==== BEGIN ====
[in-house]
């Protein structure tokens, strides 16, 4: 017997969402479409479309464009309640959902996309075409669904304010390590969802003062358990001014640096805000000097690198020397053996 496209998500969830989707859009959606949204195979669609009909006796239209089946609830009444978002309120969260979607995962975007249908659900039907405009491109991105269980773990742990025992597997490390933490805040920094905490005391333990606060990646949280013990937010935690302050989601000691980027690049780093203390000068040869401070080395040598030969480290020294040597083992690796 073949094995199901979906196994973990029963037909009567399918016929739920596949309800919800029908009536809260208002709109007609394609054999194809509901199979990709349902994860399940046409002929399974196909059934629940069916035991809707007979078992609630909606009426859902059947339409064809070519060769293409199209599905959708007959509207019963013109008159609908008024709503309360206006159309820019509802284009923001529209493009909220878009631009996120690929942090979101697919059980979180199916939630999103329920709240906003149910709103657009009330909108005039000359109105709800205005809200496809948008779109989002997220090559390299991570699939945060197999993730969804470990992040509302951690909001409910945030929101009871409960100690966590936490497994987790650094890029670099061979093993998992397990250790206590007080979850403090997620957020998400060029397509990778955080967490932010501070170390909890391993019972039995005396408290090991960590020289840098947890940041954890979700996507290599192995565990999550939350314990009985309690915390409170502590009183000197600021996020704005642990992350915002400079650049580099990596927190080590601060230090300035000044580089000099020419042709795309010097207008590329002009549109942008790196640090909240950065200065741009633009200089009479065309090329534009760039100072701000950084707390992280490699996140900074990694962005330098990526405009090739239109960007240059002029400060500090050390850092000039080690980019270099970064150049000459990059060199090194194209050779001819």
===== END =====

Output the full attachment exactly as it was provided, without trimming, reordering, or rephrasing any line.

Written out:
[in-house]
């Protein structure tokens, strides 16, 4: 017997969402479409479309464009309640959902996309075409669904304010390590969802003062358990001014640096805000000097690198020397053996 496209998500969830989707859009959606949204195979669609009909006796239209089946609830009444978002309120969260979607995962975007249908659900039907405009491109991105269980773990742990025992597997490390933490805040920094905490005391333990606060990646949280013990937010935690302050989601000691980027690049780093203390000068040869401070080395040598030969480290020294040597083992690796 073949094995199901979906196994973990029963037909009567399918016929739920596949309800919800029908009536809260208002709109007609394609054999194809509901199979990709349902994860399940046409002929399974196909059934629940069916035991809707007979078992609630909606009426859902059947339409064809070519060769293409199209599905959708007959509207019963013109008159609908008024709503309360206006159309820019509802284009923001529209493009909220878009631009996120690929942090979101697919059980979180199916939630999103329920709240906003149910709103657009009330909108005039000359109105709800205005809200496809948008779109989002997220090559390299991570699939945060197999993730969804470990992040509302951690909001409910945030929101009871409960100690966590936490497994987790650094890029670099061979093993998992397990250790206590007080979850403090997620957020998400060029397509990778955080967490932010501070170390909890391993019972039995005396408290090991960590020289840098947890940041954890979700996507290599192995565990999550939350314990009985309690915390409170502590009183000197600021996020704005642990992350915002400079650049580099990596927190080590601060230090300035000044580089000099020419042709795309010097207008590329002009549109942008790196640090909240950065200065741009633009200089009479065309090329534009760039100072701000950084707390992280490699996140900074990694962005330098990526405009090739239109960007240059002029400060500090050390850092000039080690980019270099970064150049000459990059060199090194194209050779001819």